The Hubrecht Institute performs basic research in the field of developmental biology, with an emphasis on the biology of stem cells. The institute aspires to be a world leader in this field.

The institute currently ranks as one of the top institutes worldwide in the field of developmental biology and stem cell research. This is reflected by the citation impact score of around 3.0, which puts the Hubrecht at the top of the list of all institutes and universities in the Netherlands. Internationally, this score is also impressive and is comparable to the EMBL Heidelberg (2.98), Harvard (2.40), and MIT (2.45). This was also acknowledged during our last SEP-evaluation in 2014: “In the opinion of the committee, the quality of science done at the Hubrecht Institute is equal to that of the best research institutions in the world. In comparison to institutions such as the EMBL in Germany, or Stanford in the US, …”

The Hubrecht Institute aims to be a:

Center of interdisciplinary biomedical research. One of the main goals of the Hubrecht Institute is to build an interdisciplinary Institute that can tackle the most important problems in modern biology and medicine. During the last 5 years this interdisciplinary approach strengthened significantly. For example, during the last year, more than half of the top Hubrecht publications involved more than two Hubrecht groups. This demonstrates the collaborative spirit. We will continue to strengthen this aspect by recruiting complementary groups and stimulating interdisciplinary research.

Magnet for young talent. For the last five years we have been very successful in attracting young talented group leaders who started a tenure track at our institute. All these young recruits have secured an ERC Starter or Consolidator grant demonstrating that their potential is also recognized by this major funding agency.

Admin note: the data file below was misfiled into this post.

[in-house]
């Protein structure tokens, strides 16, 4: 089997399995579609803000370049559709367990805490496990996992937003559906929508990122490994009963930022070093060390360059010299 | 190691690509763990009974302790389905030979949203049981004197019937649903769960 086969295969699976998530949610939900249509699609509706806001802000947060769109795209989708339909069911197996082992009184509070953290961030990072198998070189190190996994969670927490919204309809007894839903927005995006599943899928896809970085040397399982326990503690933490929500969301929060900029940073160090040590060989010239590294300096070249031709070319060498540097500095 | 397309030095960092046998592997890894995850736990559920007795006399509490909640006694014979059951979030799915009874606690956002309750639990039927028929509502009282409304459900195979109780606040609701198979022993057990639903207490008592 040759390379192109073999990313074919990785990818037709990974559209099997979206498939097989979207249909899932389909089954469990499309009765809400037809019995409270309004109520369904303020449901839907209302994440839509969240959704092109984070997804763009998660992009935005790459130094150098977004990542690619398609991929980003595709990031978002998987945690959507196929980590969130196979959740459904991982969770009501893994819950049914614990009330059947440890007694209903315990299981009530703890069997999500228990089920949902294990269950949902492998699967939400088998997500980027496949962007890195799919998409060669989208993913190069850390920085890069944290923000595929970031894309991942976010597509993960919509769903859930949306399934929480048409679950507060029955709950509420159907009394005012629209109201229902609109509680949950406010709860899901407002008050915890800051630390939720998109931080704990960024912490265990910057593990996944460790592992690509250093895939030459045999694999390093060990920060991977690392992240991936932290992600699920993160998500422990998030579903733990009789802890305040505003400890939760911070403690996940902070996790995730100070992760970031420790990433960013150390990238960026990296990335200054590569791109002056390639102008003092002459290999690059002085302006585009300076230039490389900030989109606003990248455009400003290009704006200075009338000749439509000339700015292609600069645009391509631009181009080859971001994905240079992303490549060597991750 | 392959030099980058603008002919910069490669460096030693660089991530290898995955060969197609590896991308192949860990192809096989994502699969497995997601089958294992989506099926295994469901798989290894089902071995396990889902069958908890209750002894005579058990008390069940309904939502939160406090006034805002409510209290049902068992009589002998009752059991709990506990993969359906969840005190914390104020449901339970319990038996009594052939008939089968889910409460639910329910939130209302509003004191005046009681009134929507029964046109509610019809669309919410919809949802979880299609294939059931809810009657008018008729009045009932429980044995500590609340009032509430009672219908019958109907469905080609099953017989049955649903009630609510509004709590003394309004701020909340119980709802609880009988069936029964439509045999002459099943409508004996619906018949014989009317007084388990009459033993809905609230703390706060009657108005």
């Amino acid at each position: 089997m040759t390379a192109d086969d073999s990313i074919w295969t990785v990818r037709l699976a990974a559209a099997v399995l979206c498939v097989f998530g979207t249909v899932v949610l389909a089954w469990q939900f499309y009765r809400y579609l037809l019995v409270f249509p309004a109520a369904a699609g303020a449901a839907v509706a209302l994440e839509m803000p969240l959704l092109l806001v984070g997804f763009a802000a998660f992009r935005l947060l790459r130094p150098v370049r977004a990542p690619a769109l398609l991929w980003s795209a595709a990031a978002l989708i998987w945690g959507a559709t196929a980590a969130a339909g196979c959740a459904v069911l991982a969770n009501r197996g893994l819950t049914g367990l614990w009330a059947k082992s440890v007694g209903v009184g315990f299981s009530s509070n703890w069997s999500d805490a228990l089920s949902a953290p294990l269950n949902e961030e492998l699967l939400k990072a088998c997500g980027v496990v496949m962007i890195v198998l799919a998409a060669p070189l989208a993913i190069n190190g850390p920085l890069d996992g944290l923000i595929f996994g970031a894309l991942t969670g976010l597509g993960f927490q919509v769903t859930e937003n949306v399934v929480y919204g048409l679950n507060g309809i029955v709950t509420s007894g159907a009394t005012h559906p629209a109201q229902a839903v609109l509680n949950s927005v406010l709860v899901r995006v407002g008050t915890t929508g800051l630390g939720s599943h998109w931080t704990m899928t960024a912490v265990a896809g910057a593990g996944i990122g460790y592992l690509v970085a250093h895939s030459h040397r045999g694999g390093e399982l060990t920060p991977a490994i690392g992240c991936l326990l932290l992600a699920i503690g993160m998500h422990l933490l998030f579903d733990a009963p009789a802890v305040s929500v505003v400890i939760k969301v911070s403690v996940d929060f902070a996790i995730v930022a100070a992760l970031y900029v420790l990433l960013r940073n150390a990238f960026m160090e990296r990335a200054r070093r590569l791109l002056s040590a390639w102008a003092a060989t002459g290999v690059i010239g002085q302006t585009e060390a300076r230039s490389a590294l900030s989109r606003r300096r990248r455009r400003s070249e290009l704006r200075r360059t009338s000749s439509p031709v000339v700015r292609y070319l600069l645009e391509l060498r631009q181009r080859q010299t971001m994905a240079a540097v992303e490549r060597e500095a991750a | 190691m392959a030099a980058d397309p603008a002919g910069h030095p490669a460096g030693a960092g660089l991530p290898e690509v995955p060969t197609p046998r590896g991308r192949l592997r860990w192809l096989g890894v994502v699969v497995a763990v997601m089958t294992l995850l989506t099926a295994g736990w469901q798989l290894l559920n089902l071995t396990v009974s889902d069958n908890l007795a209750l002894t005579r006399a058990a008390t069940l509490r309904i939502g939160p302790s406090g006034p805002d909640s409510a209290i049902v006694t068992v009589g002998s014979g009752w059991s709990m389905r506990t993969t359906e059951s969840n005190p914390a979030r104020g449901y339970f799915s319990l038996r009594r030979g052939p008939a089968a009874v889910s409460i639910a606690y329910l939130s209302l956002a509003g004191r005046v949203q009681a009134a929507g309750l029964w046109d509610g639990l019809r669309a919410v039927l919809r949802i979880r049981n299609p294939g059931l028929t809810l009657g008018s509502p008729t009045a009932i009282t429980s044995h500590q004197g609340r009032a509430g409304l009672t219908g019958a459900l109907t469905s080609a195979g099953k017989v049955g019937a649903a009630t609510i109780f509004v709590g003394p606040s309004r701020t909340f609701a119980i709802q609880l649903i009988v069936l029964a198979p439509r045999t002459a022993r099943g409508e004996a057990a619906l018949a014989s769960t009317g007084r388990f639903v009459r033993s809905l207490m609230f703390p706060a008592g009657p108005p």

Spring board for senior group leaders. The Hubrecht Institute has an impressive track record to deliver the scientific leaders of the future. On average one group leader per year moves on to a new position outside the Institute. Many of these positions are leadership positions (directors, head of departments).

Developing and transferring novel biomedical methods and technology. The Institute is very strong at developing new methods and transferring this knowledge to institutes and universities in the Netherlands and beyond. For example, organoid technology, single-cell sequencing, and non-invasive prenatal testing, were all developed at the Hubrecht Institute and are now implemented with our help at many other institutes and universities in the Netherlands.

Breeding ground for spin off companies. Research at the Hubrecht Institute has direct implications for translational and clinical applications. For example, the recently established Foundation Hubrecht Organoid Technology (HUB) aims to use organoid technology, developed at the Hubrecht Institute, for translational and clinical applications. Another example is Cergentis, a company established in 2012, based on technology that was developed by Wouter de Laat at the Hubrecht Institute to study the fundamental question how genomic DNA is organized in 3D in the nucleus. Cergentis uses Targeted Locus Amplification (TLA) as a DNA diagnostics tool that enables high-resolution identification of genomic rearrangements. Another spin off from the Hubrecht Institute is NTrans Technologies BV, based on a technique developed by Niels Geijsen to transduce proteins, peptides, nanobodies and small oligo’s into cells.